The Trick To Perfect Barre Chords
Weekly Newsletter #51
July 28, 2022
How long can you hold a barre chord?
Does your hand begin to hurt if you’re holding that barre too long?
Is each note crystal clear when holding that barre chord?
Learning how to play barre chords can be a huge challenge for all guitarists. It definitely was for me when I was learning how to play them.
As a teenager, it was such a problem area for me that I thought I’d never be able to do it.
It turns out that I was doing it wrong the whole time, and once I changed my technique the door to barre chords opened up for me.
If you’re having trouble playing consistent barre chords, there’s a good chance you’re technique is off. The great news is that you can fix it with one small adjustment.
Analyze Your Barre Chords
We all know the feeling of sucking at guitar; it’s part of the process of improvement. However, not getting a consistently good barre chord can be one of the most infuriating parts of learning this instrument.
There are hundreds, if not thousands of songs that require barre chords, so there is no way around learning them. If you want to play, it’s just something you’re going to have to get good at.
The reason most people have problems playing barre chords is that they’re using the wrong technique.
Take a look at how you make a G major barre chord.
Most likely your thumb is directly behind your index finger and you’re using a pinching motion to make that barre with your index finger. Right?
If you make a minor barre chord, there’s a good chance you’re using your free middle finger to help push down the index finger barre.
If you can make a barre chord, does each string ring clearly? Or do you get dead notes somewhere within all six strings?
If these apply to you, then sorry, but you’ve got bad barre technique.
Not to worry, you’ll have it fixed in the next 10 minutes!
But first, why is your technique bad?
Why Do Your Barre Chords Suck?
Well for starters, you’re using a ton of muscle energy if you’re “pinching” your index and thumb in order to make the barre.
This is the main reason you have a hard time playing barre chords consistently; and especially why you can’t play them for a long period of time.
When you pinch your index and thumb together your index finger ends up laying flat across all six strings.
The palm-side of your index finger is soft and fleshy, and when this is the part that makes contact with the strings, that soft flesh wraps around the strings and smothers some of them, creating dead notes.
If you can pinch hard enough maybe you can get those dead notes to go away, but now you’re using so much muscle energy that you’ll never be able to sustain that chord long enough to play a whole song.
Pros don’t do that. If you watch professionals play, we look fairly effortless while playing. It’s because we are using something other than brute strength to fret notes.
This is especially true of barre chords.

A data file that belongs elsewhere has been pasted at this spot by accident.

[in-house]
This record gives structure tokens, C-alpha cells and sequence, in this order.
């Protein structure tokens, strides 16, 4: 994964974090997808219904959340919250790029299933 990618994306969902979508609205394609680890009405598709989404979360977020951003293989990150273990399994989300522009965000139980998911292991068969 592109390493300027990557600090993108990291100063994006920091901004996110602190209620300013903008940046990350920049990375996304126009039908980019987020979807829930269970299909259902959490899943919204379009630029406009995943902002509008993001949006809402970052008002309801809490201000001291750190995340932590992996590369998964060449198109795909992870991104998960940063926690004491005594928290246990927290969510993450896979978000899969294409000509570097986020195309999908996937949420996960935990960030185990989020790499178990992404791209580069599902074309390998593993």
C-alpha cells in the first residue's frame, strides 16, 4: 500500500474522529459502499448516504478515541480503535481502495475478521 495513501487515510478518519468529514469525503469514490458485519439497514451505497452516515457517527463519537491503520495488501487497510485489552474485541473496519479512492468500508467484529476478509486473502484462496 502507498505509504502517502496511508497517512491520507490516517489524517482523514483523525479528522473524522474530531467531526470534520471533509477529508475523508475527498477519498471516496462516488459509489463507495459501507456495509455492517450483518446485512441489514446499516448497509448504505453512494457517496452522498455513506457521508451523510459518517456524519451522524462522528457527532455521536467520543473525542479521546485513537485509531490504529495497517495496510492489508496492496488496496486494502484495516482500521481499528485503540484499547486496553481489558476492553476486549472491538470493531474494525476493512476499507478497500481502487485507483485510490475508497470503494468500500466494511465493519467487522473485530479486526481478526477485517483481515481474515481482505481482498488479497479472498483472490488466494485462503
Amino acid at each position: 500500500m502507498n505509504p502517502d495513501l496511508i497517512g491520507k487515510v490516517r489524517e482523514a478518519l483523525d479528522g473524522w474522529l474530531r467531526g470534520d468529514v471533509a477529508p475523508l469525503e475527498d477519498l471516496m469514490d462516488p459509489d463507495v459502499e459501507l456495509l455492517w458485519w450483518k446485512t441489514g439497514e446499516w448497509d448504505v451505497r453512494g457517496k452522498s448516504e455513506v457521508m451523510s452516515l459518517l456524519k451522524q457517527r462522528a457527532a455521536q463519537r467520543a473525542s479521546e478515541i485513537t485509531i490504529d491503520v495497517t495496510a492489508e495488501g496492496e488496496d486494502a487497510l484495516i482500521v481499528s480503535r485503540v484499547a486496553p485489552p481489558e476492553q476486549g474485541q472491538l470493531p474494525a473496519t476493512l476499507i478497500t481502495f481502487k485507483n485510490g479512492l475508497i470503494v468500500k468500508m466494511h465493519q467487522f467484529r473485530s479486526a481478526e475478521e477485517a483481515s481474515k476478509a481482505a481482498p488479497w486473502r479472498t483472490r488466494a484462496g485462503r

Instead of muscle energy and strength, we’re using leverage.
Fixing Your Barre Chords
Leverage is the key to making things easy on guitar.
Instead of trying to build up finger strength or hand muscles, using leverage allows you to use minimal effort.
Let’s look at your barre chord again.
Your thumb is behind your index finger, creating that “pinch” we talked about.
If you slide your thumb toward the body of the guitar while keeping the chord in place you’ll notice that your forearm and hand begin to rotate.
Instead of pinching and using a ton of muscle energy (which will prevent you from playing an entire song comfortably), use the leverage that comes from your thumb being positioned farther towards the body.
Moving your thumb in this direction even slightly forces your forearm to rotate and pushes your index finger into the fretboard.
This rotation can be very slight, but enough of it will basically do all the hard work of pressing down the strings so that you can stay relaxed and play easily.
There is an added benefit to this method as well.
When pinching, you use the soft palm-side pads of your index finger to fret the strings. This allows the soft flesh to wrap around some of the strings rather than press them down into the fretwire.
This is a cause for many of the dead notes and incomplete barre chords players end up getting.
By rotating from the forearm, as a result of moving your thumb towards the body, your index finger naturally moves to a more side-facing position.
The thumb side of your index is much harder and won’t smother the strings the way the pad of your finger will. It will function much more like a capo, with the hard side of the finger easily fretting all six strings.
If you’re having trouble getting great sounding barre chords that are easy and comfortable to play, simply make this small adjustment in your thumb position and you’ll notice a world of difference.
It will improve your consistency, tone and comfort level so you can enjoy playing those songs that might be giving you trouble.